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know your risk knowledge is power.

an opportunity to make an informed decision.

BRCA SA. our aim.


To create awareness, offer support, to connect with someone who has been diagnosed with BRCA (or related genes).

An opportunity to make an informed decision that could make a difference in someone’s future. To gain personal power through knowledge.

breast cancer risk.

General Population.

12% of women will develop breast cancer and  1.3% ovarian cancer sometime during their lives. 1% of men will develop breast cancer some time during their lives.

BRCA - Breast Cancer Susceptibility Gene. There are two BRCA genes. BRCA1 and BRCA2.

BRCA1 mutation:

65-80% of women will develop breast cancer by age 70 years. 39% of women will develop ovarian cancer by the age of 70 years

BRCA2 mutation:

45% of women will develop breast cancer by age 70 years. 17% of women will develop ovarian cancer by the age of 70 years.

General Population.

• BRCA (chromosome 17) and BRCA2 (chromosome 13) are human genes that produce tumor suppressor proteins. These proteins help repair damaged DNA and, therefore, play a role in ensuring the stability of the cell’s genetic material.

• When either of these genes is mutated, the tumor suppressor protein is unable to help repair the DNA and cells are more likely to develop additional genetic alterations that can lead to cancer.

• Specific inherited mutations in BRCA1 and BRCA2 increase the risk of female breast cancer and ovarian cancers, and they have been associated with increased risks of several additional types of cancer. (Pancreatic, prostate, and melanoma). Together BRCA1 and BRCA2 mutations account for about 20-25% of hereditary breast cancers and about 5- 10% of all breast cancers

• Breast and ovarian cancers associated with BRCA1 and BRCA2 mutations tend to develop at younger ages (pre-menopausal) than their non-hereditary counterparts

• Important to note that inheriting a BRCA mutation does not mean the person has breast and/or ovarian cancer – just an increased risk

Both Men and Women who inherit a harmful BRCA1 or BRCA2 mutation, whether they develop cancer themselves or not, may pass the mutation on to their sons and daughters. Each child has a 50% chance of inheriting a parent’s mutation.


criteria for

• Breast cancer diagnosed at age 50 or younger

• Ovarian cancer

• Multiple primary breast cancers either in the same or opposite breast

• Both breast and ovarian cancer

• Male breast cancer

• Triple-negative breast cancer

• Pancreatic cancer with breast or ovarian cancer in the same individual or family

• Ashkenazi Jewish ancestry

• Two or more relatives with breast cancer, one under age 50

• Three or more relatives with breast cancer at any age

• A previously identified BRCA1 or BRCA2 mutation in the family



• The BRCA gene test is a blood test that uses DNA analysis to identify harmful changes in BRCA1 and BRCA2

• It is offered to people who are likely to have an inherited mutation, based on personal or family history, or who have specific types of breast cancer

• In South Africa testing is offered for the three most common mutations seen amongst Afrikaners and Ashkenazi Jews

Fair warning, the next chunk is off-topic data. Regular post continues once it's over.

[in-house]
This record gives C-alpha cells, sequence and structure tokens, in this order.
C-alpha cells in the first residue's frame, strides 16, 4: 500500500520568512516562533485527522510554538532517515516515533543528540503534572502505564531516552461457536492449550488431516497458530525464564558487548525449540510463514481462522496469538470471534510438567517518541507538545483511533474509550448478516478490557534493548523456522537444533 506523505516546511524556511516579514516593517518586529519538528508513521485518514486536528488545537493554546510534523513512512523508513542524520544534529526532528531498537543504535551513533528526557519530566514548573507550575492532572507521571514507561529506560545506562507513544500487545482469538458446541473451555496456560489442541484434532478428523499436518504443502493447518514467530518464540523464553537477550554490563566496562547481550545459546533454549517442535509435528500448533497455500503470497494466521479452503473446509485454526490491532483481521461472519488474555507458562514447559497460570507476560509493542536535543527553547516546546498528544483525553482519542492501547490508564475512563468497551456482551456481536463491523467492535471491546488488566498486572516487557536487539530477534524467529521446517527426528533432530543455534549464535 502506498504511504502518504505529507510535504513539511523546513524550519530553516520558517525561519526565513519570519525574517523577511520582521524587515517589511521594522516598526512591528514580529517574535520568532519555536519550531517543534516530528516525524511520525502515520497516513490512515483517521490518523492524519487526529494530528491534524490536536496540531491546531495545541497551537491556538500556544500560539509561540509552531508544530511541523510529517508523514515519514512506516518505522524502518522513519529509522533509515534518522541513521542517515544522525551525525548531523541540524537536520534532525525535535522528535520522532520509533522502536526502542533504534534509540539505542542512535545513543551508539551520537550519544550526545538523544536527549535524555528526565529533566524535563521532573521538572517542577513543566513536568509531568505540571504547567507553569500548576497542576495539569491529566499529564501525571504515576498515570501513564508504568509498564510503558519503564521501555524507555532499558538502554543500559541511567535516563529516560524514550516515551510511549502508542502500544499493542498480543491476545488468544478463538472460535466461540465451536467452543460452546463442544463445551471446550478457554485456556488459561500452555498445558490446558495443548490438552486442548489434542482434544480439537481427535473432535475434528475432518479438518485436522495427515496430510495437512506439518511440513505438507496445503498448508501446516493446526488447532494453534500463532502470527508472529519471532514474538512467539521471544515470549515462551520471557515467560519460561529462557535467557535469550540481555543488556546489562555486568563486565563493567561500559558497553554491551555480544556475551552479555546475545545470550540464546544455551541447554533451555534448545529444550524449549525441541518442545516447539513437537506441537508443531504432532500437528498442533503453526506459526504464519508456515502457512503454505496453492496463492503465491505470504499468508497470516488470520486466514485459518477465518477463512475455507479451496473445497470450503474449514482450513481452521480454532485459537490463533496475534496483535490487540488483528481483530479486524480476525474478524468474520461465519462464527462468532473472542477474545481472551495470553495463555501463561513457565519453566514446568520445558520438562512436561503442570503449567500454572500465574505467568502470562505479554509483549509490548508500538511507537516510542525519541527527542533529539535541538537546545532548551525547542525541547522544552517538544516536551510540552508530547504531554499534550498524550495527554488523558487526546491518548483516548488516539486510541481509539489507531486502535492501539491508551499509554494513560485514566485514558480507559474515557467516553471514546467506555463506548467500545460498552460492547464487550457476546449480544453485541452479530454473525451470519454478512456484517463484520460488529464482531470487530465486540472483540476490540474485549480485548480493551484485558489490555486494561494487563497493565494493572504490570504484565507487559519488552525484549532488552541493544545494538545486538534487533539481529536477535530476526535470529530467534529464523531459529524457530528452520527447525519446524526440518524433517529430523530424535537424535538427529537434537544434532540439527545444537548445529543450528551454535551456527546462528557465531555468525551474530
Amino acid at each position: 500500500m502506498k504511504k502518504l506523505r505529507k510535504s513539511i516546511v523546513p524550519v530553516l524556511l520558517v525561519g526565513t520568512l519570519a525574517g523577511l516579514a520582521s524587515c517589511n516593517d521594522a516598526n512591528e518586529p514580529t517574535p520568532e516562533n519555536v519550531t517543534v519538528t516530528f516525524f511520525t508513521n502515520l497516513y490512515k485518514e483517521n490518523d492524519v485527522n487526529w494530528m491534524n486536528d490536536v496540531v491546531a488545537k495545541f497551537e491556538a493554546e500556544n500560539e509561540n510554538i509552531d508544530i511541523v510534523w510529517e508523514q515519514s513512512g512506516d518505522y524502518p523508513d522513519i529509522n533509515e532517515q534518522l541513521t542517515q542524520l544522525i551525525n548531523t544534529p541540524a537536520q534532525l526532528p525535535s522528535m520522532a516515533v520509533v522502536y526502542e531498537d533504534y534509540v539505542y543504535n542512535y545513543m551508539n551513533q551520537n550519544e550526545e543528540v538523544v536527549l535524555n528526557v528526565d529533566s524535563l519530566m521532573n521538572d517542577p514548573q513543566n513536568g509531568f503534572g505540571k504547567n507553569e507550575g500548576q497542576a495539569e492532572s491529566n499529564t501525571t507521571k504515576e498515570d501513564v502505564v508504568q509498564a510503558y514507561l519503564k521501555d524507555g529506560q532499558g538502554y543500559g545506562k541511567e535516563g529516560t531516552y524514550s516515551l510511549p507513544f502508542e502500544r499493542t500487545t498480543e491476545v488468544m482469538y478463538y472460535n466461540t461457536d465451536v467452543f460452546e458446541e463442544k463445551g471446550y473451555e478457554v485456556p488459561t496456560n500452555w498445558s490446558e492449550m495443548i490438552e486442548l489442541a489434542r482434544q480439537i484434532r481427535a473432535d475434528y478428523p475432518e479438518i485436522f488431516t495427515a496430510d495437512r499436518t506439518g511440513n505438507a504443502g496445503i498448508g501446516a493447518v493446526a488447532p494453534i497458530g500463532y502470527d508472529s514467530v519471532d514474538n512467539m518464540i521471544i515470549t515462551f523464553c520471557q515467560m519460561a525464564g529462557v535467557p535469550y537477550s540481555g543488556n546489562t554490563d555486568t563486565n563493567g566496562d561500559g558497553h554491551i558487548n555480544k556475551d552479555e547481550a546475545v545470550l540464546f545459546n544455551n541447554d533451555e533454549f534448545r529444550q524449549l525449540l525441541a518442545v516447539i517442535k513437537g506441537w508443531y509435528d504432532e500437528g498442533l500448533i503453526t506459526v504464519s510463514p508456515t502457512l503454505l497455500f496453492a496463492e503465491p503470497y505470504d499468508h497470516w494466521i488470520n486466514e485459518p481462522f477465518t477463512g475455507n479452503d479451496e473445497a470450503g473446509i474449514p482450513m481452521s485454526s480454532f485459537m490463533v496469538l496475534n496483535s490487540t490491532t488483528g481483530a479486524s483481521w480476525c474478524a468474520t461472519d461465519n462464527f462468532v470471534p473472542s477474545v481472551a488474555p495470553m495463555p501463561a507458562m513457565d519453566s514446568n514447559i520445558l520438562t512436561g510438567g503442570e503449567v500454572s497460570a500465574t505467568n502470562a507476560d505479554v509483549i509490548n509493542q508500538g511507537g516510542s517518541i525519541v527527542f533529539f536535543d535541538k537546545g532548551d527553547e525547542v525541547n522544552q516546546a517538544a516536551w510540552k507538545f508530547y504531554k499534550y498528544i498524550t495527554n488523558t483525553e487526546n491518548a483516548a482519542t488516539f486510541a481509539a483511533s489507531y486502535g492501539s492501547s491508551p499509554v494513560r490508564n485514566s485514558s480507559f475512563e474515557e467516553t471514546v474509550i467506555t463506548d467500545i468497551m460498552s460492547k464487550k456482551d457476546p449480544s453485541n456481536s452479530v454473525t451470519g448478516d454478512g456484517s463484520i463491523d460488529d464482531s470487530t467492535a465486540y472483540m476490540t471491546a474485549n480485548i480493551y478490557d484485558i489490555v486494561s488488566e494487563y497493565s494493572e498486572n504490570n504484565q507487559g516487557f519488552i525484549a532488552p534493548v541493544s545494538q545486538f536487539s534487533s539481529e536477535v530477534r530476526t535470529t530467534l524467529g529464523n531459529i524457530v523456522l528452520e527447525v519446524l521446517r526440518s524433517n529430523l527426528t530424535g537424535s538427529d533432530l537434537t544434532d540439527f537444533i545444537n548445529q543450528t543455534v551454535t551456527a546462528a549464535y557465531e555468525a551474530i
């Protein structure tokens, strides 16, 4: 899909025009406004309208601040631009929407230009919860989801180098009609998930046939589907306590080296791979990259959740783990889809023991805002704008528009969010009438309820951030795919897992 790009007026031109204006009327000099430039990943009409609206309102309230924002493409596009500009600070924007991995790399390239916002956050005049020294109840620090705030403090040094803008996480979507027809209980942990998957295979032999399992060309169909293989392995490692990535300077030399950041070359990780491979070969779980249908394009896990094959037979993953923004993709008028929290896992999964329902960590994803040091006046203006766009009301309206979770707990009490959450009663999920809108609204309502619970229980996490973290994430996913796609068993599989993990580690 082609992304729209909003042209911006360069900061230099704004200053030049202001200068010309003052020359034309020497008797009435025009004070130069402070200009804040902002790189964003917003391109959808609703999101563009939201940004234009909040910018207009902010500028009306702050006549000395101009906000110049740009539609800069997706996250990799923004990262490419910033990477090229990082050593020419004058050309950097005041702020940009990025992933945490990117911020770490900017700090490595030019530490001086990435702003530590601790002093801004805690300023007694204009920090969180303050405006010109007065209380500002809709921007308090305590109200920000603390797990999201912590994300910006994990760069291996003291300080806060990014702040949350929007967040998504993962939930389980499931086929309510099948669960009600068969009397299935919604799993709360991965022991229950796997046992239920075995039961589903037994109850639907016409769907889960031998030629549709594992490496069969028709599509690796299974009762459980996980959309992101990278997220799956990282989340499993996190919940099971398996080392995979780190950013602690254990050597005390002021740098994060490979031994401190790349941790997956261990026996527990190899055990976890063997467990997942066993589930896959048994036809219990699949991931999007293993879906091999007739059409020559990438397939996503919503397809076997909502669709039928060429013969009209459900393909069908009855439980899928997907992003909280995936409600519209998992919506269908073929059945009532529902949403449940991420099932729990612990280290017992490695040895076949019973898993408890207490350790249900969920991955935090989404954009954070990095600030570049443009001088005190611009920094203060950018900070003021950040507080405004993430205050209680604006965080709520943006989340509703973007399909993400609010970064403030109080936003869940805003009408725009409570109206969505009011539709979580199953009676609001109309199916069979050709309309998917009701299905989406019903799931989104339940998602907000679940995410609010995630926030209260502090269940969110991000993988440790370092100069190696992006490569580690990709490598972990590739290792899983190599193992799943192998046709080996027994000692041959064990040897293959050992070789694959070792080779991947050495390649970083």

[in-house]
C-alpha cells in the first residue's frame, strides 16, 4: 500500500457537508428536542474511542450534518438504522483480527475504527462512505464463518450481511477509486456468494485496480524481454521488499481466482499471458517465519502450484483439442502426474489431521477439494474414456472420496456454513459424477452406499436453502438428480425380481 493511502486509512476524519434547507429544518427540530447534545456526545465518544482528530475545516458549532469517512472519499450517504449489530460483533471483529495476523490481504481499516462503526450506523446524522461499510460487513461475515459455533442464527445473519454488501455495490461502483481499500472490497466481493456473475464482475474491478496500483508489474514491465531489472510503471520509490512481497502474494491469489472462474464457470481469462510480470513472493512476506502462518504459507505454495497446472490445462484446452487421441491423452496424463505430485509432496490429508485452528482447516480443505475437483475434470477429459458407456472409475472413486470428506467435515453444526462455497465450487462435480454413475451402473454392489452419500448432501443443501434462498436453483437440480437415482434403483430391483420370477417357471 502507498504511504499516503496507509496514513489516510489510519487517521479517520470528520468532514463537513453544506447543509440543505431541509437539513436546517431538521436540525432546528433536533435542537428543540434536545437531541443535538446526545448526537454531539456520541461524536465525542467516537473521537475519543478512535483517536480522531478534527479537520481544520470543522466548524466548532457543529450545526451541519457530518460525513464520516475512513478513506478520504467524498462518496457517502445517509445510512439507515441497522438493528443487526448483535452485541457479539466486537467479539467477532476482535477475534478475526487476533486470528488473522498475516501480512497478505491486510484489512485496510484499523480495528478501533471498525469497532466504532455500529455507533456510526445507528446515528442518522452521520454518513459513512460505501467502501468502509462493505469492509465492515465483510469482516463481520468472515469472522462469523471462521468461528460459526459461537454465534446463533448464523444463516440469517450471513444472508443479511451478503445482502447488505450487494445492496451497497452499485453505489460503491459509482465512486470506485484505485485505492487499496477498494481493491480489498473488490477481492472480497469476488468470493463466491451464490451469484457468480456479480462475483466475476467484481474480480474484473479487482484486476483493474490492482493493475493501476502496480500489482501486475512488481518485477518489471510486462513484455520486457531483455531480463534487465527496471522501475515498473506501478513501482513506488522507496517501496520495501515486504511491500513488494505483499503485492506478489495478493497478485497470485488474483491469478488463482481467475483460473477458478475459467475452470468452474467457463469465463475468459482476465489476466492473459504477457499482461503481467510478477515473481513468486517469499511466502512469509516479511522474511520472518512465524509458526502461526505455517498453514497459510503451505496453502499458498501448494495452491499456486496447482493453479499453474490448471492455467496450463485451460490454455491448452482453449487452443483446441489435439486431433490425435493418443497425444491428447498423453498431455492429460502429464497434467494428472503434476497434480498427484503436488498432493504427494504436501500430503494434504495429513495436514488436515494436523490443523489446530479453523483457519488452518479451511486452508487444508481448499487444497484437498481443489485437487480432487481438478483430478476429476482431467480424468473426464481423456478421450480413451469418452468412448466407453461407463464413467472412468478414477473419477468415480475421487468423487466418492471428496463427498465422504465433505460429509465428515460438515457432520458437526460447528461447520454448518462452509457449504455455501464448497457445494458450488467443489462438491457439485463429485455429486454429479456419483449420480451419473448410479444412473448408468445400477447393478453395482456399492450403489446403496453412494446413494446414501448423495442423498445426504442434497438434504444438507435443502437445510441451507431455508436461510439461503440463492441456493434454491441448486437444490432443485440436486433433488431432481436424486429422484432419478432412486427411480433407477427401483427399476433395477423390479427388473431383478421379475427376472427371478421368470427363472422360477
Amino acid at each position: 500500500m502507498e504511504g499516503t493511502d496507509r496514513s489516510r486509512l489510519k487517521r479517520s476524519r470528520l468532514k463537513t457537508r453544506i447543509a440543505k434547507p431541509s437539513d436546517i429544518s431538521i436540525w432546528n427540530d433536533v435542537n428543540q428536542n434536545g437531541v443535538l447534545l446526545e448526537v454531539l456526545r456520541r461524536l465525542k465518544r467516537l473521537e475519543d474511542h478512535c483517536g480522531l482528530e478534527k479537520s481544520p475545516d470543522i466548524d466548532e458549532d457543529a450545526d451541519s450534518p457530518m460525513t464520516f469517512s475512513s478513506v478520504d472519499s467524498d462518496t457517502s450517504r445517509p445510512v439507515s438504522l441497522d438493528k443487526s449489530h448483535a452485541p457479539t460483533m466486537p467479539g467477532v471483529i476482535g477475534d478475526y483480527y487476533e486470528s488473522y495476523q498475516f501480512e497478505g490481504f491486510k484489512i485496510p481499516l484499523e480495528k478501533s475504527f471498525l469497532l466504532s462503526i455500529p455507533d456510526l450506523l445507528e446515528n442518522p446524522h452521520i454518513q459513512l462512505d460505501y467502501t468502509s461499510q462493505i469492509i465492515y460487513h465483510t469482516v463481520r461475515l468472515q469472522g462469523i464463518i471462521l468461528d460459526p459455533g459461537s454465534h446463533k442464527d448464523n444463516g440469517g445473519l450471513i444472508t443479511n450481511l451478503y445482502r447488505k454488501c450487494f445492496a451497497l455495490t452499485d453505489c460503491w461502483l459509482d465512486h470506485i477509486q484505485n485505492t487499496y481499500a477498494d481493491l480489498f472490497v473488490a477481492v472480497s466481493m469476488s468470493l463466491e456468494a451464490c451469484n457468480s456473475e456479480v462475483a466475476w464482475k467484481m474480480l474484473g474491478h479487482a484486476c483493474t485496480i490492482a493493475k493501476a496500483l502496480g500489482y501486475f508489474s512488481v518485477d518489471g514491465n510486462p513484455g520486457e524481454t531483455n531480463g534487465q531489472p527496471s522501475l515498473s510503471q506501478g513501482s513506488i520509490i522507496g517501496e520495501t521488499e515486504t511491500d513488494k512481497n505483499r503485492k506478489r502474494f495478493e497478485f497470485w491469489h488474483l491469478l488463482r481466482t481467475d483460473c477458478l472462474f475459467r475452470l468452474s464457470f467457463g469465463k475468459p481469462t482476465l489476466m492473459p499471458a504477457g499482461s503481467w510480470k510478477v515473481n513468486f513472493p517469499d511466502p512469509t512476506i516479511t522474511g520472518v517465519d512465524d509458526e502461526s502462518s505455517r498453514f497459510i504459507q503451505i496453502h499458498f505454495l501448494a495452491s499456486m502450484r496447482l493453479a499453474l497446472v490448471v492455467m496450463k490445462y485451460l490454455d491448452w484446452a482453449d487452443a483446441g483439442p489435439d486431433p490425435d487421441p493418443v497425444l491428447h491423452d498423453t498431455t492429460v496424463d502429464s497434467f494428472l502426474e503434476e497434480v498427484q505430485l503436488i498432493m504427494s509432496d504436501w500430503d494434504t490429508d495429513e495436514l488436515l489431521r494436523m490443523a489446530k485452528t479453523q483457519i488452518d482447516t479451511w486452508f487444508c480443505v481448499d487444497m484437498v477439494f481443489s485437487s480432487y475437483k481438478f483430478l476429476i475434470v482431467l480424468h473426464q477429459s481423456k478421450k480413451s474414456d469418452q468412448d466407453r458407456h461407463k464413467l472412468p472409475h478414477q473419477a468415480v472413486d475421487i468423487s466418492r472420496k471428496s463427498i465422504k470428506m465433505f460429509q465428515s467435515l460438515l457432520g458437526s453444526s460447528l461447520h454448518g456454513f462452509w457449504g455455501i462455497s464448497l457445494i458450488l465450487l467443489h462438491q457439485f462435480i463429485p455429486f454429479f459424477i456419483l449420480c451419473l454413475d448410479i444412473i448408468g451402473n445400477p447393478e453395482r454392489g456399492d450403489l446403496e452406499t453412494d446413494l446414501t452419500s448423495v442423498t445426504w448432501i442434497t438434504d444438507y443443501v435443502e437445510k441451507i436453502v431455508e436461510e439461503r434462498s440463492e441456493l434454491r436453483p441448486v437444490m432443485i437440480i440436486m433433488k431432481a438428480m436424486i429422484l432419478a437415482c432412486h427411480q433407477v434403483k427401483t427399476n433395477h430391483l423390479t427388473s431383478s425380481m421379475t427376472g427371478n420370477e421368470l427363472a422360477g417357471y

• The quickest, simplest and lowest cost test uses positive results from a blood relative and checks only for the single mutation known in the family

• If no relative has previously disclosed positive test results, then a full gene test that checks the entire sequence of both BRCA and BRCA2 can be performed

what is genetic

A process whereby patients or relatives at risk of an inherited disorder, are given psycho-social support and advise on:

• The probability of developing the disease

• The probability of transmitting the disease

• The options available for management or treatment of the disease

Women with high-risk BRCA mutations may choose to undergo preventative surgery to help reduce the risk of developing breast cancer.

A preventative double mastectomy (bilateral prophylactic mastectomy) is the surgical removal of both breasts before cancer has a chance to develop.

Such Prophylactic or preventative surgeries decrease the risk of developing breast cancer by about 90%.


For women who have BRCA1 or BRCA2, gene mutations removal of ovaries and Fallopian tubes is recommended between the ages of 35 and 40 once a woman has had children.

Currently, there are no effective screening techniques for ovarian cancer. High-risk patients may consider ultrasounds, or a blood test called CA-125.


Men with BRCA mutations have a 20% lifetime risk of prostate cancer, 6% risk of male breast cancer, and elevated risks of pancreatic cancer and melanoma.


criteria for

• Identify patients at risk for hereditary cancers

• Make health care professional familiar to be able to refer high-risk patients

• Support physicians and patients in all kinds of counseling mainly pre-and post- genetic testing

• Offer information related to hereditary breast and/or ovarian cancer resulting from mutations in BRCA genes.

• Estimate risk

• Offer appropriate testing and correct test interpretation

• Provide emotional support

Where can Genetic

Testing be done?

Netcare Femina Hospital

Familial Cancer Centre 460 Belvedere Street, Arcadia, Pretoria

Contact: 012 304 1700

get in touch. get involved.

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